Snow Depth As of Tuesday, November 17th
The Twin Cities picked up 8.3" of snow last week if 2 different snow events. The biggest was 5.5" on Tuesday the 10th, which also set a daily snow record! Interestingly, we've had 7 days with measureable snow at the MSP Airport, 3 of which were daily snowfall records! With that said, there was only Trace of snow left on the ground officially at the MSP Airport.
November Snowfall So Far
Here's how much snow we've had so far this month. Note that the heaviest has been from Sioux Falls, to the Twin Cities, St. Cloud and toward Duluth. Interestingly, these locations are running several inches above average through the first half of November.
Snowfall So Far This Season
Believe it or not, we've had almost a foot and a half of snow at the MSP Airport this season, which nearly 13 inches above normal so far this season. Interestingly, most locations are above average snowfall for the season so far.
Snowfall Potential Through 6AM Monday
Here's the snowfall forecast through 6AM Monday, which shows the potential of some snow across parts Iowa and southern Wisconsin.
Warm & Windy Wednesday - Late October Warmth on Thursday
Rain/Snow Mix This Weekend?
Latest weather trends continue to push our rain/snow chance farther south into Iowa and southern Wisconsin. Parts of far southern MN might get clipped by a little precipitation, but the heaviest and steadiest looks to sail south of the region.
Wednesday Weather Outlook for Minneapolis
Wednesday Meteograms for Minneapolis
Here's a look at the Meteograms for Wednesday, which shows temps warming into the 40 by late morning and possibly near 50F by the afternoon. The only fly in the ointment would be the strong southerly winds, gusting up close to 30mph through the afternoon.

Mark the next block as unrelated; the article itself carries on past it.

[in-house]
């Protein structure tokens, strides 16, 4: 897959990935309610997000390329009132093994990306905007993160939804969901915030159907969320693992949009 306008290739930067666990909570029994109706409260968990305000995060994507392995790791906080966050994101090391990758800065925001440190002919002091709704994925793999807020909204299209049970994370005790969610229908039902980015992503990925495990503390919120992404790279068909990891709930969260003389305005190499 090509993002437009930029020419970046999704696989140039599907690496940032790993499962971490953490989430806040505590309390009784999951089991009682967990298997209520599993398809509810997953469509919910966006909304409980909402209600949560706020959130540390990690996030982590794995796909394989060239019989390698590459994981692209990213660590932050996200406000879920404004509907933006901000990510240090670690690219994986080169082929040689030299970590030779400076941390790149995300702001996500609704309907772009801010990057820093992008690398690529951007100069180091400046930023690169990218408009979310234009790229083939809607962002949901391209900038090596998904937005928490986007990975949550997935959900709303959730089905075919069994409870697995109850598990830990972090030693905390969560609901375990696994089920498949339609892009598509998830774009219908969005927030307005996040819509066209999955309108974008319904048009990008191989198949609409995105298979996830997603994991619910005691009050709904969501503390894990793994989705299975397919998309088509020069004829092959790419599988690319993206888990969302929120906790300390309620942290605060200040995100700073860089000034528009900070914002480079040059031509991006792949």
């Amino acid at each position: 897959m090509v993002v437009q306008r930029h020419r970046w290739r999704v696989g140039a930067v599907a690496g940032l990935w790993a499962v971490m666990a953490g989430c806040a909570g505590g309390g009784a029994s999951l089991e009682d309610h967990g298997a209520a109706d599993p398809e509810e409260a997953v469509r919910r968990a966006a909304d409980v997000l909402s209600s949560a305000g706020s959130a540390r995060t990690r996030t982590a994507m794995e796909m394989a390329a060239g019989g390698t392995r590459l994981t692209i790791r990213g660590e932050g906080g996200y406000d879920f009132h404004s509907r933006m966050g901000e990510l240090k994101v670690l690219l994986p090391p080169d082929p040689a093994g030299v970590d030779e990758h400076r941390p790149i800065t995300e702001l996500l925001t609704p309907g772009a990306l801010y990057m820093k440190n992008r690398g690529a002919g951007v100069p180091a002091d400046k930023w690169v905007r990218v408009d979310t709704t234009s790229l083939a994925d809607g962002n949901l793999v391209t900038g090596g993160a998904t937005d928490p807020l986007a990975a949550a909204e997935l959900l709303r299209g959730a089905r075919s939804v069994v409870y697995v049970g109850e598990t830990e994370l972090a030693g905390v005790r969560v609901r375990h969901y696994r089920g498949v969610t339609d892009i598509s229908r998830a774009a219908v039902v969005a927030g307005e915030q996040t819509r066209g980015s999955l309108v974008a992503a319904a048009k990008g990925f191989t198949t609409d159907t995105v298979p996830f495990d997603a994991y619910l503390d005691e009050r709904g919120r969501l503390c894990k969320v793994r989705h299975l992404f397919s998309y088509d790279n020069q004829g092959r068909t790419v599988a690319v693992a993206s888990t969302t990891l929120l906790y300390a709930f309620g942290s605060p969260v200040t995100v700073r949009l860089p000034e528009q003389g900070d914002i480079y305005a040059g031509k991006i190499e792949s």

Wednesday Weather Outlook
Temps on Wednesday will warm to well above average levels across much of the region. Note that highs may even warm into the 70s across the South Dakota, where temps could be near record levels!
Extended Temperature Outlook For Minneapolis
Temps will be well above average Wedneseday and Thursday in the Twin Cities, but will settle to near normal levels by the weekend. There could be a few light rain/snow showers on Saturday, but the bulk of the precipitation appears to be south of the Twin Cities.
Extended Temperature Outlook For Minneapolis
Here's the temperature outlook through the end of November, which shows temps warming to above average leves through midweek. There appears to be a bit of a cool down this weekend, but the extended out look at we approach Thanksgiving, shows a fairly significant stretch of above average temps.
Breezy Wednesday Ahead. October-Like Warmth
By Todd Nelson, filling in for Douglas.
Believe it or not, we are less than 5 weeks away from the Winter Solstice. Why do I bring this up? Well, not sure about you, but this minimal daylight is for the birds. I am happy to report that on December 22nd, daylight hours will slowly begin to increase! It's a small victory and I'll take anything at this point.
I fear the winter will be a bit dark but recent news of treatments and potential vaccines can't come soon enough. There is light at the end of the tunnel (I hope). I'm still praying extra hard at night.